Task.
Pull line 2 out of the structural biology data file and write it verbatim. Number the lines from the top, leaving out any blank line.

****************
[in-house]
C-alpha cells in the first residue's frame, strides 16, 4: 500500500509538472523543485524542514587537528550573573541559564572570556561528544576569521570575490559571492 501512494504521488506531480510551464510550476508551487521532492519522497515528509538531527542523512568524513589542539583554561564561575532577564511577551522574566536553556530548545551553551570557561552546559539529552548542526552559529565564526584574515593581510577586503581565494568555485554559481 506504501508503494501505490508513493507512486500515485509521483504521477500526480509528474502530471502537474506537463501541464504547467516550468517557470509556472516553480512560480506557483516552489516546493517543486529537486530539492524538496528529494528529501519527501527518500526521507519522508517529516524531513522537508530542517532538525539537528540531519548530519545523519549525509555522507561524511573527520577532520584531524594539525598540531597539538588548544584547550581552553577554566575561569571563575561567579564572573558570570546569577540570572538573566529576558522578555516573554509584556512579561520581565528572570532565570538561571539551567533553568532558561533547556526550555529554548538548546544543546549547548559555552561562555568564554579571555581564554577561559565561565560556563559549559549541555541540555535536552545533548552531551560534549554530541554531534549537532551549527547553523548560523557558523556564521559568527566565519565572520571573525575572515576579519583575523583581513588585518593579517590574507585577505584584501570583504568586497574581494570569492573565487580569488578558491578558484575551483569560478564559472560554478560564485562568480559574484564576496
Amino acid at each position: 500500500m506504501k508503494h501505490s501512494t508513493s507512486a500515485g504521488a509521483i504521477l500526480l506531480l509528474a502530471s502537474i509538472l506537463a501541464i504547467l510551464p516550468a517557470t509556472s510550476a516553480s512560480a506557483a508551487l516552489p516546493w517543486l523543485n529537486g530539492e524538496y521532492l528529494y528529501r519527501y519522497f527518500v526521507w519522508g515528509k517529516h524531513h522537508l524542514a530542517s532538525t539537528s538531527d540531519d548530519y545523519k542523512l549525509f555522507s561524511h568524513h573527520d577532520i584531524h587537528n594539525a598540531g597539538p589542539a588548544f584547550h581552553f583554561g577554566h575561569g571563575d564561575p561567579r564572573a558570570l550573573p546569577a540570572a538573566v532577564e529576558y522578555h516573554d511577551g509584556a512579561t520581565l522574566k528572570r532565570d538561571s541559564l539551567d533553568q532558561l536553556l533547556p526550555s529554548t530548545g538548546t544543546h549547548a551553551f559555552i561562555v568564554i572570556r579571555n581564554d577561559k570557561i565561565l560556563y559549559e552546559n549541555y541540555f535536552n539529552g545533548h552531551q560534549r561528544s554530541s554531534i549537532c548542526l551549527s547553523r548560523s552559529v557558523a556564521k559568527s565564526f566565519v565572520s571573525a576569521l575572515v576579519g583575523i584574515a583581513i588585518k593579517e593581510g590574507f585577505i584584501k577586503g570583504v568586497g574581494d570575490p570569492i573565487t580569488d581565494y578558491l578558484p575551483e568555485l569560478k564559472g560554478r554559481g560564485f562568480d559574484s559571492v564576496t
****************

C-alpha cells in the first residue's frame, strides 16, 4: 500500500509538472523543485524542514587537528550573573541559564572570556561528544576569521570575490559571492 501512494504521488506531480510551464510550476508551487521532492519522497515528509538531527542523512568524513589542539583554561564561575532577564511577551522574566536553556530548545551553551570557561552546559539529552548542526552559529565564526584574515593581510577586503581565494568555485554559481 506504501508503494501505490508513493507512486500515485509521483504521477500526480509528474502530471502537474506537463501541464504547467516550468517557470509556472516553480512560480506557483516552489516546493517543486529537486530539492524538496528529494528529501519527501527518500526521507519522508517529516524531513522537508530542517532538525539537528540531519548530519545523519549525509555522507561524511573527520577532520584531524594539525598540531597539538588548544584547550581552553577554566575561569571563575561567579564572573558570570546569577540570572538573566529576558522578555516573554509584556512579561520581565528572570532565570538561571539551567533553568532558561533547556526550555529554548538548546544543546549547548559555552561562555568564554579571555581564554577561559565561565560556563559549559549541555541540555535536552545533548552531551560534549554530541554531534549537532551549527547553523548560523557558523556564521559568527566565519565572520571573525575572515576579519583575523583581513588585518593579517590574507585577505584584501570583504568586497574581494570569492573565487580569488578558491578558484575551483569560478564559472560554478560564485562568480559574484564576496